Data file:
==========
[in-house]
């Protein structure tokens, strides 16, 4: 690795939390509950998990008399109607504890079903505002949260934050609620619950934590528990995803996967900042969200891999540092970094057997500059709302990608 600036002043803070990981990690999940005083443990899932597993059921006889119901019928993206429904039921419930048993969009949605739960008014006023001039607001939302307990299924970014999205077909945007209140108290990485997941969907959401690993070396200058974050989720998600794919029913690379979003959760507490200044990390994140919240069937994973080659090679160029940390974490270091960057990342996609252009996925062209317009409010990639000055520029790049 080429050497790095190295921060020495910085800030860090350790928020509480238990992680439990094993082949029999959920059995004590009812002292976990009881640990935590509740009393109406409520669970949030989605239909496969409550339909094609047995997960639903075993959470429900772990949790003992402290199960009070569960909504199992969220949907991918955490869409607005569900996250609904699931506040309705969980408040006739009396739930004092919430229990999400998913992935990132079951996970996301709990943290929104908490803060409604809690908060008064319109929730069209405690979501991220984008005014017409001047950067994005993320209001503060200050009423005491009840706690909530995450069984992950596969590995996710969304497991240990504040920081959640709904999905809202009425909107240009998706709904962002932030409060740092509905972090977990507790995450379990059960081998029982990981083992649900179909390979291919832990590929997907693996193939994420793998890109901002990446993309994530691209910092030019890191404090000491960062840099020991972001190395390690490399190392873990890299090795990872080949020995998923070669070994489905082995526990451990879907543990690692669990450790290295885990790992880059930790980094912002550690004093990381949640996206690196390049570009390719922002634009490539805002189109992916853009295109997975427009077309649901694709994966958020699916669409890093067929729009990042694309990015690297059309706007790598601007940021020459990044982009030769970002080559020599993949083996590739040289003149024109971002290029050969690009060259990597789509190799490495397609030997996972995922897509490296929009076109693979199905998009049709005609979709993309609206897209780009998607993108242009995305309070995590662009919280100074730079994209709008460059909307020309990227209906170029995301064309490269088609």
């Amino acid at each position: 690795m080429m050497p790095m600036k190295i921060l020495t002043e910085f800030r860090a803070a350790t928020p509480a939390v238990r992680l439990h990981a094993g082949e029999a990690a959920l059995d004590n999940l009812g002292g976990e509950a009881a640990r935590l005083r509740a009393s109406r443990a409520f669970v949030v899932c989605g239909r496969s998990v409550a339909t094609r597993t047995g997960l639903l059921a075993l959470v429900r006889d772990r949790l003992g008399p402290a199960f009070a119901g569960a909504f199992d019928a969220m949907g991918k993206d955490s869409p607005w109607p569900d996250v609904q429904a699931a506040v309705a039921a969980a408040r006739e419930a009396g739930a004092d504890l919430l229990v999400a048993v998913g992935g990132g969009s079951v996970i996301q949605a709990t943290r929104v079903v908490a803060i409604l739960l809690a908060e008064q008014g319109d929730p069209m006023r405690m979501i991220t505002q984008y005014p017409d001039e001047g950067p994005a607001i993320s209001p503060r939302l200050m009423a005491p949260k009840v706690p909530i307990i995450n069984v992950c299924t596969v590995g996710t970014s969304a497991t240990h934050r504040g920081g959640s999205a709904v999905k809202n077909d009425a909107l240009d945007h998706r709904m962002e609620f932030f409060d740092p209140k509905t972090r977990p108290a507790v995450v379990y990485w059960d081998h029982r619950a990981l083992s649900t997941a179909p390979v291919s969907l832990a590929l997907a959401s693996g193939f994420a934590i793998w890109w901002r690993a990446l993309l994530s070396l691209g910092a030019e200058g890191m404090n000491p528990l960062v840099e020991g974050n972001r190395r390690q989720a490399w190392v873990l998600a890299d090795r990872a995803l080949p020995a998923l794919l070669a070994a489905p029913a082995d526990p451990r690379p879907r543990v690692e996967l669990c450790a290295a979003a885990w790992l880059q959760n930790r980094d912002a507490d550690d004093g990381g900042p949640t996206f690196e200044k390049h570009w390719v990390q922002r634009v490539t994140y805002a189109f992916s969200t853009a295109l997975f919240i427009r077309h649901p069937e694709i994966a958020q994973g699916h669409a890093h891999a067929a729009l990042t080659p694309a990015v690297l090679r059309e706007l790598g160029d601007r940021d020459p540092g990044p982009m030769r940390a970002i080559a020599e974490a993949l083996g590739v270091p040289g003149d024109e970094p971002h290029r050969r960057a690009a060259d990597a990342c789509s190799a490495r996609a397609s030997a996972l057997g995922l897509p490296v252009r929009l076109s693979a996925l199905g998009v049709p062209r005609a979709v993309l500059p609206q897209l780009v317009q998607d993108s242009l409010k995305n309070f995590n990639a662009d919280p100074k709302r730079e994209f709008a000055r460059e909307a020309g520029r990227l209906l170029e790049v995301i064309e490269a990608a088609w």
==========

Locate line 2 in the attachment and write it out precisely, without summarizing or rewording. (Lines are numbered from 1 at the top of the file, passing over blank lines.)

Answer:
């Protein structure tokens, strides 16, 4: 690795939390509950998990008399109607504890079903505002949260934050609620619950934590528990995803996967900042969200891999540092970094057997500059709302990608 600036002043803070990981990690999940005083443990899932597993059921006889119901019928993206429904039921419930048993969009949605739960008014006023001039607001939302307990299924970014999205077909945007209140108290990485997941969907959401690993070396200058974050989720998600794919029913690379979003959760507490200044990390994140919240069937994973080659090679160029940390974490270091960057990342996609252009996925062209317009409010990639000055520029790049 080429050497790095190295921060020495910085800030860090350790928020509480238990992680439990094993082949029999959920059995004590009812002292976990009881640990935590509740009393109406409520669970949030989605239909496969409550339909094609047995997960639903075993959470429900772990949790003992402290199960009070569960909504199992969220949907991918955490869409607005569900996250609904699931506040309705969980408040006739009396739930004092919430229990999400998913992935990132079951996970996301709990943290929104908490803060409604809690908060008064319109929730069209405690979501991220984008005014017409001047950067994005993320209001503060200050009423005491009840706690909530995450069984992950596969590995996710969304497991240990504040920081959640709904999905809202009425909107240009998706709904962002932030409060740092509905972090977990507790995450379990059960081998029982990981083992649900179909390979291919832990590929997907693996193939994420793998890109901002990446993309994530691209910092030019890191404090000491960062840099020991972001190395390690490399190392873990890299090795990872080949020995998923070669070994489905082995526990451990879907543990690692669990450790290295885990790992880059930790980094912002550690004093990381949640996206690196390049570009390719922002634009490539805002189109992916853009295109997975427009077309649901694709994966958020699916669409890093067929729009990042694309990015690297059309706007790598601007940021020459990044982009030769970002080559020599993949083996590739040289003149024109971002290029050969690009060259990597789509190799490495397609030997996972995922897509490296929009076109693979199905998009049709005609979709993309609206897209780009998607993108242009995305309070995590662009919280100074730079994209709008460059909307020309990227209906170029995301064309490269088609």